Tuesday, September 12, 2017

Why Republicans are frozen on climate change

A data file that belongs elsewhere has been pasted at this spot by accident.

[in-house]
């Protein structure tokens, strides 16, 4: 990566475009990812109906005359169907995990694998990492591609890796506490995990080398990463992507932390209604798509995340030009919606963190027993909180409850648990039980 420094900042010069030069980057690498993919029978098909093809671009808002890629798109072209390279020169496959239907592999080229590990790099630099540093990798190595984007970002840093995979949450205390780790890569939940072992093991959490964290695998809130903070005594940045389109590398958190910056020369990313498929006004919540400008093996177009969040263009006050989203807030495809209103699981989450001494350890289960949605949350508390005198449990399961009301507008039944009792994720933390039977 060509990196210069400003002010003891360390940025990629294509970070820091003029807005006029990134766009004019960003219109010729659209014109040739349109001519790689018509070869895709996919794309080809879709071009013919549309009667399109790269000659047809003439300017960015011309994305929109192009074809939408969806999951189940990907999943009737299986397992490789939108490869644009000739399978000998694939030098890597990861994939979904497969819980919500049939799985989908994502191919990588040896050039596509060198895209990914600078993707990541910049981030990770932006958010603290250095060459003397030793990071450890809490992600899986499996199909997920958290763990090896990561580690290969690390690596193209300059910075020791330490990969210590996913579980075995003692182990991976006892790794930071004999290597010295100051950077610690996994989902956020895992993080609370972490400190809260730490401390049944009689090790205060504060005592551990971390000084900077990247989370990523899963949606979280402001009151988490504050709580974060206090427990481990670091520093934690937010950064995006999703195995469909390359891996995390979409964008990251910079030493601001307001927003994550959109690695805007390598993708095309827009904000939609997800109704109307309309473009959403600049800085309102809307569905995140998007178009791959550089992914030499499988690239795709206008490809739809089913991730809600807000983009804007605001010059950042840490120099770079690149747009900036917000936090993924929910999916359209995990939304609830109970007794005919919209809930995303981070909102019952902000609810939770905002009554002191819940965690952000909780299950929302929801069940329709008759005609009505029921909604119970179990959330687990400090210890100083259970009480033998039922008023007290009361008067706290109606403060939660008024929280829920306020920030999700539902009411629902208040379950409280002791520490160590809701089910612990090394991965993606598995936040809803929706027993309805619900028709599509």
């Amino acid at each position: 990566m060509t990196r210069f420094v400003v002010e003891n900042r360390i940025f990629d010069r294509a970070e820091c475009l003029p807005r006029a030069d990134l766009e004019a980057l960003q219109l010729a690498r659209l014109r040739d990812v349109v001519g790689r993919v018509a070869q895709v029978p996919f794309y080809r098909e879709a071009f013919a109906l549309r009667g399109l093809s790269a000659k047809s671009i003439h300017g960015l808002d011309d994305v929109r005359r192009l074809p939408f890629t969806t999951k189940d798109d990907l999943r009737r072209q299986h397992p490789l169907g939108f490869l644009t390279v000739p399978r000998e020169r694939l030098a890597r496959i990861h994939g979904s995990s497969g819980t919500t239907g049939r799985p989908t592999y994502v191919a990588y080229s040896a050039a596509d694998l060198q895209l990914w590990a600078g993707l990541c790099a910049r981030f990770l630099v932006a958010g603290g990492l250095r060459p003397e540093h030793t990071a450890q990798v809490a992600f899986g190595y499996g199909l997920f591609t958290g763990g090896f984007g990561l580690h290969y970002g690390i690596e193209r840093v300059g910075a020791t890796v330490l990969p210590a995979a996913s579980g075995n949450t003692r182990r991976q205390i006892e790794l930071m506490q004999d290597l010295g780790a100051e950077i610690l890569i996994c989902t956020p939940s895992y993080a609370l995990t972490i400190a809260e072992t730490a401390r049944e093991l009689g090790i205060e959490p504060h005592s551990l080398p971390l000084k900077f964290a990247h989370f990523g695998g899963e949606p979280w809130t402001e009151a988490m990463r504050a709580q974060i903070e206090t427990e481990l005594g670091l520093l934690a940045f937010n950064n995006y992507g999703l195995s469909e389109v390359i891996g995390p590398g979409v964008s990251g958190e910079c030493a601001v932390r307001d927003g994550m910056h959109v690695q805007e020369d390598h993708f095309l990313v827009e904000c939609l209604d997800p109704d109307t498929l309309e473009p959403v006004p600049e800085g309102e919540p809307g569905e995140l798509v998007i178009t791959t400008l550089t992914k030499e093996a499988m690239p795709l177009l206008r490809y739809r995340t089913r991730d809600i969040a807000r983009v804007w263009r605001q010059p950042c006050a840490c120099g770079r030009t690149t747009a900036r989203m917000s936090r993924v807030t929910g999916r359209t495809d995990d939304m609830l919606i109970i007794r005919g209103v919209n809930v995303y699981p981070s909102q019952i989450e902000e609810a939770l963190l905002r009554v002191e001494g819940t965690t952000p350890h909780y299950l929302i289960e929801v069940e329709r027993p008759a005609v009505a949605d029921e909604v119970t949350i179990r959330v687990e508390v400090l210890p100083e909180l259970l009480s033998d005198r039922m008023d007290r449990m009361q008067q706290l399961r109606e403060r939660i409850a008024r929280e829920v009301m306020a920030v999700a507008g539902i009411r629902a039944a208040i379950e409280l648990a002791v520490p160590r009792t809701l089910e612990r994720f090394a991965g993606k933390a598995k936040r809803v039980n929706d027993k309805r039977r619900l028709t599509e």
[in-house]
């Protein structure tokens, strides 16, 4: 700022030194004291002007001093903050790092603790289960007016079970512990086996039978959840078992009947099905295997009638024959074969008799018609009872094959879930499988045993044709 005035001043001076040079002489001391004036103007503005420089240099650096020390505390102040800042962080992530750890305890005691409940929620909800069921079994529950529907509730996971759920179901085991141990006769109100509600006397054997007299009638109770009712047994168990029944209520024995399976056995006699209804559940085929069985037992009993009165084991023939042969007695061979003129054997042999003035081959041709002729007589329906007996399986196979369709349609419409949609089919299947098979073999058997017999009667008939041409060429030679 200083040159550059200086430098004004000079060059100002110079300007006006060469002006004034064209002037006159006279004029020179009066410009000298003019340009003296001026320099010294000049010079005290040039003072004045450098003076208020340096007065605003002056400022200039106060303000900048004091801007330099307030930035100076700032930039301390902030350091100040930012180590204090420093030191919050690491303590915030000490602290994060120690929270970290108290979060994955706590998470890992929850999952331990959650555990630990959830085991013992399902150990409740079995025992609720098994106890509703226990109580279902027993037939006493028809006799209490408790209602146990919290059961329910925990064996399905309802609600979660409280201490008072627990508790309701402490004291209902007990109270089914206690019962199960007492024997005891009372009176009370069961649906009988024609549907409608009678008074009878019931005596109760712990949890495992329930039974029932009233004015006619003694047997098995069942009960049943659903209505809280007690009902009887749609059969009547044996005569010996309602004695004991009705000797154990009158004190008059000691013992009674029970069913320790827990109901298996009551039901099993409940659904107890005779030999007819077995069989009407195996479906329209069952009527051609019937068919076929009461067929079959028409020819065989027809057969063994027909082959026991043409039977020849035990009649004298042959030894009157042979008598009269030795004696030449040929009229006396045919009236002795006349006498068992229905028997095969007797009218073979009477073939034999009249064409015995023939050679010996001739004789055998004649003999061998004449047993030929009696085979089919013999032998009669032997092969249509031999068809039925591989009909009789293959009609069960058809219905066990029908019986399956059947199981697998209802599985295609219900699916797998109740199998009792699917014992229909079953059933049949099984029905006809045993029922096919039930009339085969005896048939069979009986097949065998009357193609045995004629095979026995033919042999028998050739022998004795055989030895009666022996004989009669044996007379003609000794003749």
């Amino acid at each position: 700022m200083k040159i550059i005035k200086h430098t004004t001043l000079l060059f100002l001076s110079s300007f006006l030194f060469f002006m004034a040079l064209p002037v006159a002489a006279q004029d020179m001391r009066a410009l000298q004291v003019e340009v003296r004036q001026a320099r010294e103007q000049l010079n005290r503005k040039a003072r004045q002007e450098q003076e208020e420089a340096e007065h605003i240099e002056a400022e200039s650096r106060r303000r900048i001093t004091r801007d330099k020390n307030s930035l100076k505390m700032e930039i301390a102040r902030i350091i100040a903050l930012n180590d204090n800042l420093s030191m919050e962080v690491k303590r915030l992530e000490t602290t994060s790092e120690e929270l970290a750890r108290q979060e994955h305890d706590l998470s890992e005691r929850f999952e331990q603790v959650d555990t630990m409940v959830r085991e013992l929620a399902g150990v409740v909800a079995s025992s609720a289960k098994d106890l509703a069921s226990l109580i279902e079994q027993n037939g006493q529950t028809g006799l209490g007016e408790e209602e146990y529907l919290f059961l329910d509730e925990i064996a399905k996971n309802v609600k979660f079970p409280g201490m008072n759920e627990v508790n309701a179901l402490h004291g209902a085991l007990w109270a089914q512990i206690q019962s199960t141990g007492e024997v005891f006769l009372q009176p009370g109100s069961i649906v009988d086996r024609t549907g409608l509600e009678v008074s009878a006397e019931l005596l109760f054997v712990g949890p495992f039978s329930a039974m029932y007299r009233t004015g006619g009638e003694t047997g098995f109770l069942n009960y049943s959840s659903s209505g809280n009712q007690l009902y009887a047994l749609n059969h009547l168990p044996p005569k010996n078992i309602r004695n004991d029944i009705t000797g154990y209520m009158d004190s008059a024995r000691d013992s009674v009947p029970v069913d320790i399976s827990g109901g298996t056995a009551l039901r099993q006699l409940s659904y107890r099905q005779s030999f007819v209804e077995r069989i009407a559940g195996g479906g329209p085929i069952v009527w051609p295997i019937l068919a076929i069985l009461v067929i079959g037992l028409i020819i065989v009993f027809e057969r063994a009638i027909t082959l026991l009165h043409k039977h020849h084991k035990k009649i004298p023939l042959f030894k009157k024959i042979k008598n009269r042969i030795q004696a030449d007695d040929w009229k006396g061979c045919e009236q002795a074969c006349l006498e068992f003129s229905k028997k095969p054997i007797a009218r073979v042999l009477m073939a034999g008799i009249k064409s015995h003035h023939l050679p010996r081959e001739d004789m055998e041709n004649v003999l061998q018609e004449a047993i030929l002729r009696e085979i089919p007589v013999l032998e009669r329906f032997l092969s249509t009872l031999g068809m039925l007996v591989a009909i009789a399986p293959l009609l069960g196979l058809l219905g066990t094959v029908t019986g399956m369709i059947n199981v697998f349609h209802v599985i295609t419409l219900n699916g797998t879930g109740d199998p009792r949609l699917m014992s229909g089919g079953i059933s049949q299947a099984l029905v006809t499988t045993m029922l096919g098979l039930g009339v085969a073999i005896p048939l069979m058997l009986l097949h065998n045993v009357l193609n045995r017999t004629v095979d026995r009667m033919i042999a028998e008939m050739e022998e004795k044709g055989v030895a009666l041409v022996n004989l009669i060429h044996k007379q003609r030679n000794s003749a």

...Trump carried 20 of the 21 states with the largest per capita carbon emissions, losing only New Mexico in that group. (He routed Clinton in all 12 of the states at the very top of the list, including Wyoming, North Dakota, West Virginia, Alaska, Louisiana, Montana, Kentucky, Indiana, Nebraska, Oklahoma, Iowa and Texas.) In all, Trump carried 27 of the 32 states that emit the most carbon per person. In stark contrast, Clinton carried 15 of the 18 states that emit the least carbon per person. (She won the seven states with the absolute lowest per capita emissions, all of them along the coasts: California, New York, Vermont, Massachusetts, Oregon, Connecticut and Rhode Island.) Of the 18 states with the lowest per person emissions, Trump carried only Idaho, Florida and North Carolina. These same lines of demarcation run through Congress. Republicans hold 32 of the 40 Senate seats from the 20 states with the highest per-person carbon emissions; Democrats hold 29 of the 36 in the 18 states with the lowest per-person carbon emissions. The 12 states in between are closely divided with Republicans holding 13 of their Senate seats and Democrats 11. Energy policy alone, of course, doesn't determine these states' loyalties. But the relative level of carbon emissions now largely tracks the broader economic, cultural and demographic forces separating the parties. The high-carbon states -- centered on the Plains, the Mountain West and portions of the South -- tend to be more rural, more culturally traditional, less racially diverse and home to fewer immigrants than the low-carbon states. Most of the high-carbon states are also less urbanized, less affected by the transition to white-collar, post-industrial work, and more reliant on manufacturing employment. Trump's administration clearly reflects these loyalties. His appointments to the key energy and climate-related positions all came from high-carbon states: Interior Secretary Ryan Zinke of Montana (which ranks sixth in per capita carbon emissions); Energy Secretary Rick Perry of Texas (which ranks 12th); and, at the EPA, Pruitt from Oklahoma (which ranks 10th). All have moved systematically to dismantle former President Barack Obama's initiatives to reduce carbon emissions, such as EPA regulations mandating improved fuel efficiency from cars and trucks and reduced carbon emissions from power plants. Trump capped these efforts this spring by withdrawing from the Paris global climate change agreement, putting the US alongside Syria and Nicaragua, the only two other countries not joining the agreement. Environmentalists believe this summer's confluence of catastrophic storms, like hurricanes Katrina and Sandy before them, will continue to consolidate a growing public consensus that the climate is changing with dangerous implications. "Over time, the devastation likely leads to a shift in the debate," says Fred Krupp, president of the Environmental Defense Fund, a group that often builds alliances with business. "I'm not saying it happens this week. But the parade of climate-related extreme weather events we've seen in recent years have moved public opinion, and Harvey and Irma are likely to continue that long-term move toward climate realism. Sooner or later, the denial will collapse on Capitol Hill too."...more

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